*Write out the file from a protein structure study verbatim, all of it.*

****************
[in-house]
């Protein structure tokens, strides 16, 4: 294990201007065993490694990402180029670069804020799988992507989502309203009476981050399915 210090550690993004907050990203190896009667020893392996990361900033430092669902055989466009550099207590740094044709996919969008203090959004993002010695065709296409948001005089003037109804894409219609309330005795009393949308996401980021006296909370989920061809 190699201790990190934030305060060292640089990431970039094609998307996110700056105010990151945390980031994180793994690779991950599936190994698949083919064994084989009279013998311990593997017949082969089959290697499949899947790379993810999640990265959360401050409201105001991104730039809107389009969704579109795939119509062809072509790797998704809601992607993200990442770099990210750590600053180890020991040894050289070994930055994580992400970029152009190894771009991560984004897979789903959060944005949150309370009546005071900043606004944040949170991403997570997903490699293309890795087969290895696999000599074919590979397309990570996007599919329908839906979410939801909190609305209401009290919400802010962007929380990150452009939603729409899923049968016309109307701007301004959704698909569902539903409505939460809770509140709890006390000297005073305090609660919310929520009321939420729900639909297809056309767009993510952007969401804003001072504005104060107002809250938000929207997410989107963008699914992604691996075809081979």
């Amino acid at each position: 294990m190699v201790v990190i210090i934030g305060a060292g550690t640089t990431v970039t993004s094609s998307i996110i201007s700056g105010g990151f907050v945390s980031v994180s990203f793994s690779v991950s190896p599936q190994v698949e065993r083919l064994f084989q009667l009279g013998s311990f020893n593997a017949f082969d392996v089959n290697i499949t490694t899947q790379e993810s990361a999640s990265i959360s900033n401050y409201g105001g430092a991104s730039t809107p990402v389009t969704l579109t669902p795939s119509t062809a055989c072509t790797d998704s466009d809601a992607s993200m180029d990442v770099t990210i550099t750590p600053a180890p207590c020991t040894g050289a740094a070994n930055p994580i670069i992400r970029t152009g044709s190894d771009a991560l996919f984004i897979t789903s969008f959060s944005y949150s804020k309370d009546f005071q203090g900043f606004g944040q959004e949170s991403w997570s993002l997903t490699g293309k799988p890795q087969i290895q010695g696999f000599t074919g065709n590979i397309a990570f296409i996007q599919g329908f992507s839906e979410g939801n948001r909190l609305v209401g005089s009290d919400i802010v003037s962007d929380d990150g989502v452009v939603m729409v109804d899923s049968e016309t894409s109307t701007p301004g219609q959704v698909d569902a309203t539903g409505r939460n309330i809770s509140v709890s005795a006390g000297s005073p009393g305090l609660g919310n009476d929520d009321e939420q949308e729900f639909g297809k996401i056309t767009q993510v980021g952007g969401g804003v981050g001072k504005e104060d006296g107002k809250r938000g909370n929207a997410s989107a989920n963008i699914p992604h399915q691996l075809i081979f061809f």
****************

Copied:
[in-house]
């Protein structure tokens, strides 16, 4: 294990201007065993490694990402180029670069804020799988992507989502309203009476981050399915 210090550690993004907050990203190896009667020893392996990361900033430092669902055989466009550099207590740094044709996919969008203090959004993002010695065709296409948001005089003037109804894409219609309330005795009393949308996401980021006296909370989920061809 190699201790990190934030305060060292640089990431970039094609998307996110700056105010990151945390980031994180793994690779991950599936190994698949083919064994084989009279013998311990593997017949082969089959290697499949899947790379993810999640990265959360401050409201105001991104730039809107389009969704579109795939119509062809072509790797998704809601992607993200990442770099990210750590600053180890020991040894050289070994930055994580992400970029152009190894771009991560984004897979789903959060944005949150309370009546005071900043606004944040949170991403997570997903490699293309890795087969290895696999000599074919590979397309990570996007599919329908839906979410939801909190609305209401009290919400802010962007929380990150452009939603729409899923049968016309109307701007301004959704698909569902539903409505939460809770509140709890006390000297005073305090609660919310929520009321939420729900639909297809056309767009993510952007969401804003001072504005104060107002809250938000929207997410989107963008699914992604691996075809081979």
């Amino acid at each position: 294990m190699v201790v990190i210090i934030g305060a060292g550690t640089t990431v970039t993004s094609s998307i996110i201007s700056g105010g990151f907050v945390s980031v994180s990203f793994s690779v991950s190896p599936q190994v698949e065993r083919l064994f084989q009667l009279g013998s311990f020893n593997a017949f082969d392996v089959n290697i499949t490694t899947q790379e993810s990361a999640s990265i959360s900033n401050y409201g105001g430092a991104s730039t809107p990402v389009t969704l579109t669902p795939s119509t062809a055989c072509t790797d998704s466009d809601a992607s993200m180029d990442v770099t990210i550099t750590p600053a180890p207590c020991t040894g050289a740094a070994n930055p994580i670069i992400r970029t152009g044709s190894d771009a991560l996919f984004i897979t789903s969008f959060s944005y949150s804020k309370d009546f005071q203090g900043f606004g944040q959004e949170s991403w997570s993002l997903t490699g293309k799988p890795q087969i290895q010695g696999f000599t074919g065709n590979i397309a990570f296409i996007q599919g329908f992507s839906e979410g939801n948001r909190l609305v209401g005089s009290d919400i802010v003037s962007d929380d990150g989502v452009v939603m729409v109804d899923s049968e016309t894409s109307t701007p301004g219609q959704v698909d569902a309203t539903g409505r939460n309330i809770s509140v709890s005795a006390g000297s005073p009393g305090l609660g919310n009476d929520d009321e939420q949308e729900f639909g297809k996401i056309t767009q993510v980021g952007g969401g804003v981050g001072k504005e104060d006296g107002k809250r938000g909370n929207a997410s989107a989920n963008i699914p992604h399915q691996l075809i081979f061809f």